I’ve been wanting to blog about Fringe this season, but the relative paucity of explicit God-talk meant that I often didn’t have a clear topic to focus on in posts. But even the new intro is worth focusing attention on. In place of the paranormal fringe science or pseudoscience of the previous seasons, it substitutes things like independent thought, education, freedom, and due process. Such ideas were once fringe notions too. And so the very opening credits sequence is asking us to ponder the question: what is relegated to the fringe by people today, and why?
SPOILERS about the latest episode follow.
In the latest episode, “Five-Twenty-Ten,” the story focuses on two men whose brains are changing. In the case of Walter Bishop, pieces previously removed had been reinserted, and he feels himself changing back into the man he used to be, full of hubris.
Peter Bishop, on the other hand, is changing as a result of Observer tech that he inserted into his brain – having confidently expressed before doing so that if he had such tech, he’d be ten times the man the observer was that he took it from.
One of the running catchphrases of the series has been Να είσαι καλύτερος άνθρωπος από τον πατέρα σου – “May he be a better man than his father” (often rendered as “Be a better man than your father” which presumably should be Γίνε καλύτερος άνθρωπος από τον πατέρα σας).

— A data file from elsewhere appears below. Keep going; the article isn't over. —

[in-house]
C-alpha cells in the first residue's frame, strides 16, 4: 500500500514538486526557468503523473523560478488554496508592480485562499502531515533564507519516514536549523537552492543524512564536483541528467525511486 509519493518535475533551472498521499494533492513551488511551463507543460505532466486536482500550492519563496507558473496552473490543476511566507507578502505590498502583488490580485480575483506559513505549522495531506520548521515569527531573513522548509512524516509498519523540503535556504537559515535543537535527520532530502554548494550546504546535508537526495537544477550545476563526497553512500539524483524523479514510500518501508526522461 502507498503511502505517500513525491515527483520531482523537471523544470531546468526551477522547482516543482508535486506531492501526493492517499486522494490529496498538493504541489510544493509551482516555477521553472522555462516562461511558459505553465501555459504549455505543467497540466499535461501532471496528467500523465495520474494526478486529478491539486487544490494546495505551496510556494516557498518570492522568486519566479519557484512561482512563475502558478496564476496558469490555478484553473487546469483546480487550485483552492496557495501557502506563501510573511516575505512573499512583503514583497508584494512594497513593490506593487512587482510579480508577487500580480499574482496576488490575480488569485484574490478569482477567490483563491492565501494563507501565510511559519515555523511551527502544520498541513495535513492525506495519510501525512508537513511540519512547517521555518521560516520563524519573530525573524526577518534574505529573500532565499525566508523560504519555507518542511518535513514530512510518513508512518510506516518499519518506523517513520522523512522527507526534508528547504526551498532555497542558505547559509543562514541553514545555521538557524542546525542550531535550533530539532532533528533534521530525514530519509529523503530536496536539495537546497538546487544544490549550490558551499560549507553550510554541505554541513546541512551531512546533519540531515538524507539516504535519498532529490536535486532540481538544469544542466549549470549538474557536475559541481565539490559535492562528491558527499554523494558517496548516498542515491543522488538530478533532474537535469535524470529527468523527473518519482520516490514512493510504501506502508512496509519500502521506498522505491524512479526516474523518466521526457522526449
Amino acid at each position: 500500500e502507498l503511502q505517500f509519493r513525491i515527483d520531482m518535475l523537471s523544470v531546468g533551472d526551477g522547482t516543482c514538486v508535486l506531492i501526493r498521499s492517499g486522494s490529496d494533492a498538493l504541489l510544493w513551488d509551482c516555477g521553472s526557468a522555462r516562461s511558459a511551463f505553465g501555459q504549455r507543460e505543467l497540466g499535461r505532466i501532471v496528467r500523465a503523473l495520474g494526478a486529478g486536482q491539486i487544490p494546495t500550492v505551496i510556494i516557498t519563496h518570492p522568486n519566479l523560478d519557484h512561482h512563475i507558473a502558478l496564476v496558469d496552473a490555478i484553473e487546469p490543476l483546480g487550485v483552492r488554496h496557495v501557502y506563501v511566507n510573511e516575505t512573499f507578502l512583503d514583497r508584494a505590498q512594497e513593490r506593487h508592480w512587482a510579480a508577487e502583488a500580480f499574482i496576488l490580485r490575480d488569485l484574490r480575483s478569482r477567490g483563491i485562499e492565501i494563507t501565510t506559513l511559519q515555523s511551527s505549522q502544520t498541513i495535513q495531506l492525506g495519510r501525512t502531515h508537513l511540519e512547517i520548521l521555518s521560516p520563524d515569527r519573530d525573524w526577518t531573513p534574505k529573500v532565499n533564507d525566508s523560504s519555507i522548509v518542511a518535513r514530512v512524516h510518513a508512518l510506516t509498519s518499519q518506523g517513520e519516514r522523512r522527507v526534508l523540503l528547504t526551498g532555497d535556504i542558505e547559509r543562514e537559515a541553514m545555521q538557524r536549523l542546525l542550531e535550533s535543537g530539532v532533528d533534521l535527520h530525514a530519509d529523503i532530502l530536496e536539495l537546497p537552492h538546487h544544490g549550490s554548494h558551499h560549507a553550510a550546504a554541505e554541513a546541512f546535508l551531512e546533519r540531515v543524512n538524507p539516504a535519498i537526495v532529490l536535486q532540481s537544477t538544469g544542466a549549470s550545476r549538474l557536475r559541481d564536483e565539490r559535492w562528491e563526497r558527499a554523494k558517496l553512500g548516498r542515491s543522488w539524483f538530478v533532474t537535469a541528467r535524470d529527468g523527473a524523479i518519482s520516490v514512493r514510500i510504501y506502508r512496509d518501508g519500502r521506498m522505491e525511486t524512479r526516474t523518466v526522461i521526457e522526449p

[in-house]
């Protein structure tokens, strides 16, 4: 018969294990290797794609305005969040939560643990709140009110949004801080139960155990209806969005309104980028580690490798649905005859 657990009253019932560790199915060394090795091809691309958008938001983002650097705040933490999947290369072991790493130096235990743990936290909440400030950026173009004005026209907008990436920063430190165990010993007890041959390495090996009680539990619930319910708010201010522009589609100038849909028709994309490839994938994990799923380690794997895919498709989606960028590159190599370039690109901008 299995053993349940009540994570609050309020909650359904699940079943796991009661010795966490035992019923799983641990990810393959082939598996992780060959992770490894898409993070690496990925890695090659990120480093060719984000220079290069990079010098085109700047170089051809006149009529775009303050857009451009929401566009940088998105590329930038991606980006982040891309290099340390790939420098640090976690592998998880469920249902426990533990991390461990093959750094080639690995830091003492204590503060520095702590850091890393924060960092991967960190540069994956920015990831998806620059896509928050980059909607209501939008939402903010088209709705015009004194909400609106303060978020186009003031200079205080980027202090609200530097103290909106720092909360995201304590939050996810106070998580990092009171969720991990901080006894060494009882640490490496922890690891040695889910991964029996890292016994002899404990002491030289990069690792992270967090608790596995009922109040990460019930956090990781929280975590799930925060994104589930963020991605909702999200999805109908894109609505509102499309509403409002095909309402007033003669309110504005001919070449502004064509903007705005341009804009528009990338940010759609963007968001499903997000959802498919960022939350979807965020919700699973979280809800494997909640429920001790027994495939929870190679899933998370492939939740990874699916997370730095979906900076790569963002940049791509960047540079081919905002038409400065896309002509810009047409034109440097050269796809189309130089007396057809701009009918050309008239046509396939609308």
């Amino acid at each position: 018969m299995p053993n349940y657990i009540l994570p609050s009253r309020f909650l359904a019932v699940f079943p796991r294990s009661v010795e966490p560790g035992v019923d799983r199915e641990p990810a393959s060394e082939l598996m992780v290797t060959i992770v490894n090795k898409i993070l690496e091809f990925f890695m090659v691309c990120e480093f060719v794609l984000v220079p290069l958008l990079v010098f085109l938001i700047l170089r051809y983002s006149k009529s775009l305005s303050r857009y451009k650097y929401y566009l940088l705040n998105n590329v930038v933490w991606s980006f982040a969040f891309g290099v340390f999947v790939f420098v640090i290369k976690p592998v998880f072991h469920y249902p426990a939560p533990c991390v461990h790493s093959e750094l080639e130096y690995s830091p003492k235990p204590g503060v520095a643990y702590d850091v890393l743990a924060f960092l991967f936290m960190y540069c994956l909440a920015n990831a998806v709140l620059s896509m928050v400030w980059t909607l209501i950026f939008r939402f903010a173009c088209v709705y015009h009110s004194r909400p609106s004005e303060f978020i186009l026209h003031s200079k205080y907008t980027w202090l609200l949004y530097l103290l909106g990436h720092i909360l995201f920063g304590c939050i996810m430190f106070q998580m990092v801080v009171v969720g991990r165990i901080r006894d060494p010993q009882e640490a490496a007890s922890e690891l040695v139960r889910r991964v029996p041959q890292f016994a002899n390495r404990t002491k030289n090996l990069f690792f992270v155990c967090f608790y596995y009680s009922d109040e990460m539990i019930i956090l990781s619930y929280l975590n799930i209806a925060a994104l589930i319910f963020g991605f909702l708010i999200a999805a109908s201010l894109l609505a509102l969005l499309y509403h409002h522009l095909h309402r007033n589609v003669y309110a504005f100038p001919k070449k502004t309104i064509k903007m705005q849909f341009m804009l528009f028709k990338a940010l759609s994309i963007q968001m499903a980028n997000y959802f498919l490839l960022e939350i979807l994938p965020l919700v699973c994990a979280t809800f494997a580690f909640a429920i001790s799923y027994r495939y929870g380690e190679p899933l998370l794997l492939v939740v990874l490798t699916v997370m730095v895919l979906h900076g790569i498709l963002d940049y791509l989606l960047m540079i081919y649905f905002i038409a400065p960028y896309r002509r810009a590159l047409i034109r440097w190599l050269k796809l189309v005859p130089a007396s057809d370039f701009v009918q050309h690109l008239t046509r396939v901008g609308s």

In this episode, both are turning into “gods” – one the hubris-filled stereotype of the scientist playing God, the other a future human god enabled through technology to transcend time and space.
Both paths are supposed to be worrying, not just to the characters but to the viewer.
In the episode, Nina Sharp twice mentions what Walter had previously accomplished in terms such as “walking among the gods.” Although religious developments in theism eventually posited an unbridgeable gulf between God and humanity, throughout much of history the spectrum was rather fluid, and the divinization of mortals was considered a genuine possibility. In a scientific age, technology has been the focus of much human questing after divinity.
But the crucial question is not what technology can enable us to do, but what sort of person – or god – we will be. Whether by discipline and learning or by technology, our brains are changed – perhaps permanently – by our experiences and our choices. But most of us hold out the hope that we can choose not to follow a particular path, whether we be wielding a flint axe or a nuclear bomb. The technology changes, but do we have control of ourselves sufficiently, and sufficient wisdom, to not allow the additional power provided by more advanced technology to corrupt us, as we use it to give expression to our deep-seated hostilities.
The character of September indicates that having Observer technology in your brain doesn’t make you a bad person. And so Fringe’s vision seems to remain a warning, not about technology’s power to transform us, as real as that is, but about the crucial role of moral discipline in discernment if we are to use technology in anything other than harmful ways.